Restoring affairs involved re-establishing interactions and the familiar systems and relationships, place and way of life. To return to place was important. Community members felt a strong desire to return and recreate networks. Community members who had experienced the event and trauma first-hand, cared for others who were distressed or required support. One community member witnessed the effects of trauma through their interactions with others. They recognised an impairment of decision-making and they felt this was due to shock. Decision-making was impaired or delayed. While some community members attended to personal requirements, others managed practical matters such as clearing roads of debris to give emergency vehicles access. Residents adjusted their actions to the identified demand by recognising problems, prioritising tasks and then matching their capabilities and the resources available.
Fulfilling roles involved meeting a need, demand, desire or custom. This study showed this was matched to capability, capacity and available resources. Existing roles changed and community members undertook additional responsibilities that were determined by their changing priorities. The efforts required to manage the event often went beyond the capacity of community member’s normal existence, their day-to-day routine, role or usual duties.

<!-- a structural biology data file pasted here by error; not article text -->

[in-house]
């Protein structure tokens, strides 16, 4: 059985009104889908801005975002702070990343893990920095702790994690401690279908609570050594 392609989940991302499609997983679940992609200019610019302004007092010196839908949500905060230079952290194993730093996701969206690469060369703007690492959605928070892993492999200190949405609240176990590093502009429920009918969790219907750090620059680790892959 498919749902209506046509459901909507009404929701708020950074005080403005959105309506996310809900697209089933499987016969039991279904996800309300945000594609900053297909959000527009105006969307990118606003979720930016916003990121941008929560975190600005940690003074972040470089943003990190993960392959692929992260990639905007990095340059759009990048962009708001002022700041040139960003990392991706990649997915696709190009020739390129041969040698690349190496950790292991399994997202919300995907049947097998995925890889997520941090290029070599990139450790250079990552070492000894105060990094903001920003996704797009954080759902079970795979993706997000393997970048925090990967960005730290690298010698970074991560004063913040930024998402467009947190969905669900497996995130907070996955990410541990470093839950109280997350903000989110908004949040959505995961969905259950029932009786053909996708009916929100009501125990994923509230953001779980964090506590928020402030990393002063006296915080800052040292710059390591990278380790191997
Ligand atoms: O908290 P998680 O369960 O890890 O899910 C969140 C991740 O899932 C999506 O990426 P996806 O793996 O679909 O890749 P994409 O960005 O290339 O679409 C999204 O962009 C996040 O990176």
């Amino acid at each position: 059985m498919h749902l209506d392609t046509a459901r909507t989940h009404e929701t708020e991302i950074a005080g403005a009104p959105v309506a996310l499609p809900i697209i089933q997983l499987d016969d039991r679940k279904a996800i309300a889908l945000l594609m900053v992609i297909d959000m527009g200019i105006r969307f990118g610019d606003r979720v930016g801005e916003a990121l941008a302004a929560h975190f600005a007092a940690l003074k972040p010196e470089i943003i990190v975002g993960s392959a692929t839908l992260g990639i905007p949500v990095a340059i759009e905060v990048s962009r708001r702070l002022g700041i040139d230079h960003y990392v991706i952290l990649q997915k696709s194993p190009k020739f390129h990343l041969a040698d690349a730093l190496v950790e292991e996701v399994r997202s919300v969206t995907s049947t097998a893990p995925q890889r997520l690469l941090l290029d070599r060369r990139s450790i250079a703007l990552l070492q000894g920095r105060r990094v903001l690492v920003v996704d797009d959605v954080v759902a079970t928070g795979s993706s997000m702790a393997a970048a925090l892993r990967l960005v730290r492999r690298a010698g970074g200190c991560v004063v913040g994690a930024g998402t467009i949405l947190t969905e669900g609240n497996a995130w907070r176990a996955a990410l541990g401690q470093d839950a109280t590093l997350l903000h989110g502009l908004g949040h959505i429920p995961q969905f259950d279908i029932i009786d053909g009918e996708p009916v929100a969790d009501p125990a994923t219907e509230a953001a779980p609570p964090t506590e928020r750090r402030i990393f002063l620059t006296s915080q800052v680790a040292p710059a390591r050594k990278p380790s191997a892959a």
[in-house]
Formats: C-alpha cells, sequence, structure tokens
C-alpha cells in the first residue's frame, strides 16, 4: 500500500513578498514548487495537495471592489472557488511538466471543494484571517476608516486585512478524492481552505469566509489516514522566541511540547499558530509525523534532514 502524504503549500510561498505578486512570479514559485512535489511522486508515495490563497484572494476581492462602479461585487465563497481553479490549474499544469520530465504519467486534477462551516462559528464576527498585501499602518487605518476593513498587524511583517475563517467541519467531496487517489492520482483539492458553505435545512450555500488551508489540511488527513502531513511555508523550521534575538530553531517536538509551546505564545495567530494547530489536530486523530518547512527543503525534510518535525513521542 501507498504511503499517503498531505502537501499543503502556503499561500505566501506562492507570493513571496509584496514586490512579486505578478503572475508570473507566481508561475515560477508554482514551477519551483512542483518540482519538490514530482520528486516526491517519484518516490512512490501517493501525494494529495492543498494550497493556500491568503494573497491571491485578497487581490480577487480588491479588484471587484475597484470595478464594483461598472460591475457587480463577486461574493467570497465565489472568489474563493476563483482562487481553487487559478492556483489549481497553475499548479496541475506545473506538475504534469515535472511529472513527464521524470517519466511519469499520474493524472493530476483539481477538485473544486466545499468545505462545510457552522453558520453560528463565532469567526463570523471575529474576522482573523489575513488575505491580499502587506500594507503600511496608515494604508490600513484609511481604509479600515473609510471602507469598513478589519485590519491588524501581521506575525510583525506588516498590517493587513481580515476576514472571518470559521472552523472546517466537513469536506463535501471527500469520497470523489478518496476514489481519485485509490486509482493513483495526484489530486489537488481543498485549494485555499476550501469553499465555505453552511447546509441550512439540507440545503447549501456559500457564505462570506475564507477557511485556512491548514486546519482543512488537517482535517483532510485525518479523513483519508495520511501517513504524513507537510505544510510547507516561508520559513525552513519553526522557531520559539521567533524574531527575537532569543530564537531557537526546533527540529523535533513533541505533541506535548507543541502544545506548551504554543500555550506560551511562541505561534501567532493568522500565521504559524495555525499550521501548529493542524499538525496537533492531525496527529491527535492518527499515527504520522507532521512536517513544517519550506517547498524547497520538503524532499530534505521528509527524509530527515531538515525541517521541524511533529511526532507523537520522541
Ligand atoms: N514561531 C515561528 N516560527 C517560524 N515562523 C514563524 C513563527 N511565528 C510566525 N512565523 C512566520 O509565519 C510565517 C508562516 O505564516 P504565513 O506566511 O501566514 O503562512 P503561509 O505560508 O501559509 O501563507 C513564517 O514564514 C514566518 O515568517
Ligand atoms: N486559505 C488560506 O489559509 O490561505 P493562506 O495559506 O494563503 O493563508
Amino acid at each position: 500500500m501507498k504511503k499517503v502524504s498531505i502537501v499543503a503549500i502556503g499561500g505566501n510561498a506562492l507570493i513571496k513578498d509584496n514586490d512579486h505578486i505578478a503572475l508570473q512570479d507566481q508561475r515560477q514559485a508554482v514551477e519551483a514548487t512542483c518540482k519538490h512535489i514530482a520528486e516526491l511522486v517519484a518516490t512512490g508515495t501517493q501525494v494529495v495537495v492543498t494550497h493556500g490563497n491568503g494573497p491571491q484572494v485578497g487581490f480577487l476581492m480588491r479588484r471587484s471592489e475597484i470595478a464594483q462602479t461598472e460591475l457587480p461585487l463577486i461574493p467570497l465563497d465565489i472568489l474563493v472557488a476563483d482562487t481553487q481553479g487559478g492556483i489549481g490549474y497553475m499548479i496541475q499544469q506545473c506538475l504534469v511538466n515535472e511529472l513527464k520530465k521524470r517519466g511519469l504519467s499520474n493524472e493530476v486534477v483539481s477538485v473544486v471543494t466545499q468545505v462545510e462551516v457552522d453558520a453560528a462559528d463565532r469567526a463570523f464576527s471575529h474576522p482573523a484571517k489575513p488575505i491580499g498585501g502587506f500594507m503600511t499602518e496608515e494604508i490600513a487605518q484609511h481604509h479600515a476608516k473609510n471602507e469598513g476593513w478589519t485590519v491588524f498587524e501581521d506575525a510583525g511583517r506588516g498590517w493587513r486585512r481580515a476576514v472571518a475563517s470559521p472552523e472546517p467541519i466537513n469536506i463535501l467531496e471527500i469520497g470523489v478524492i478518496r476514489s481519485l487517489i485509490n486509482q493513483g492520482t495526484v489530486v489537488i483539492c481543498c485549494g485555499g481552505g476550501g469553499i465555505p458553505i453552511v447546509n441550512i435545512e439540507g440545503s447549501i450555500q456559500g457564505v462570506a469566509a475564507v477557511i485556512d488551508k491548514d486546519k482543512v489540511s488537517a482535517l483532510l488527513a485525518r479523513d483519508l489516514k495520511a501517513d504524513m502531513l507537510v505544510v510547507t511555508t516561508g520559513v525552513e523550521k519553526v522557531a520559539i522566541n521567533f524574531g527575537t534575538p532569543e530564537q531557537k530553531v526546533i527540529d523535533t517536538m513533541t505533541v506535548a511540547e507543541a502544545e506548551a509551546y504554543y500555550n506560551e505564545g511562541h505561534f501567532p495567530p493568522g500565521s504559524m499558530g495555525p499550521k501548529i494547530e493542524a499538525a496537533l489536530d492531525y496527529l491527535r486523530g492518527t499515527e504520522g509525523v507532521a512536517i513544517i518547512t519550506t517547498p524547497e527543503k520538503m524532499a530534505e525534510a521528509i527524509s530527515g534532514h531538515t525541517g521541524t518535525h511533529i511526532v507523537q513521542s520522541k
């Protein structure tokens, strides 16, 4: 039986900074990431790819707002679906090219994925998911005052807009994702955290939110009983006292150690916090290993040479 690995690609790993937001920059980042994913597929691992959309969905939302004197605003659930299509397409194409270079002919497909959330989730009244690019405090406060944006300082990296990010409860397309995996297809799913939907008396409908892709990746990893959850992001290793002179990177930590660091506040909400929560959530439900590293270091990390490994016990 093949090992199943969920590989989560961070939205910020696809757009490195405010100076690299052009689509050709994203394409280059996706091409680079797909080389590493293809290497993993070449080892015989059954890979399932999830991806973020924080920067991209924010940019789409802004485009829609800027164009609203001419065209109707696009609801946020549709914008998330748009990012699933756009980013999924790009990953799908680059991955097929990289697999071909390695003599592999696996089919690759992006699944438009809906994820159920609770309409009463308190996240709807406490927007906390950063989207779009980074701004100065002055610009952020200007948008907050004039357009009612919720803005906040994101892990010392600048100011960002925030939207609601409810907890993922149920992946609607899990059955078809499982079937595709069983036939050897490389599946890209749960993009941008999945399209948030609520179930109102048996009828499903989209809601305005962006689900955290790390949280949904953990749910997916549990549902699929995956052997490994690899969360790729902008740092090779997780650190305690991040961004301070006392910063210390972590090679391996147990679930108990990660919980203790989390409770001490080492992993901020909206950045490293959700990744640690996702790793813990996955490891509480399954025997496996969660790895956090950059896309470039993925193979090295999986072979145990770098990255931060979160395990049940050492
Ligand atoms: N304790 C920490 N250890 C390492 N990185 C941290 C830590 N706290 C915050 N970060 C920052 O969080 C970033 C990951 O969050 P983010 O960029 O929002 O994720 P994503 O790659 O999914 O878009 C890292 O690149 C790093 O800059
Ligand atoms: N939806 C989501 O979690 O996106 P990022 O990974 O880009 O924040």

Seeking the familiar
Many community members sought things that were familiar and valued seeing familiar faces, even the faces of residents whom they did not know but had seen. Some community members who lost homes chose to remain in the community close to extended family and to place. It was something they understood, and it was familiar. Others felt it was difficult to leave the area for work commitments. The community members whose homes were destroyed by fire yearned to return to place.
Exceeding expectations involved the contribution of a large portion of self, to deal with the extra demands, moral obligations, changing roles and the added complexity of the event. Community efforts were a seven-day-a-week commitment and anytime of the day. The work often continued until the job was done. Priorities shifted and demands changed. The varying expectations for community members mirrored what was required; give that little bit more, juggle the extra job, make an effort, put in the hard yards. The extra demands generated by the fire were emotionally and physically demanding. This cumulative effect depleted energy and many people struggled with their emotions and felt exhausted. This study showed that much of this was kept private.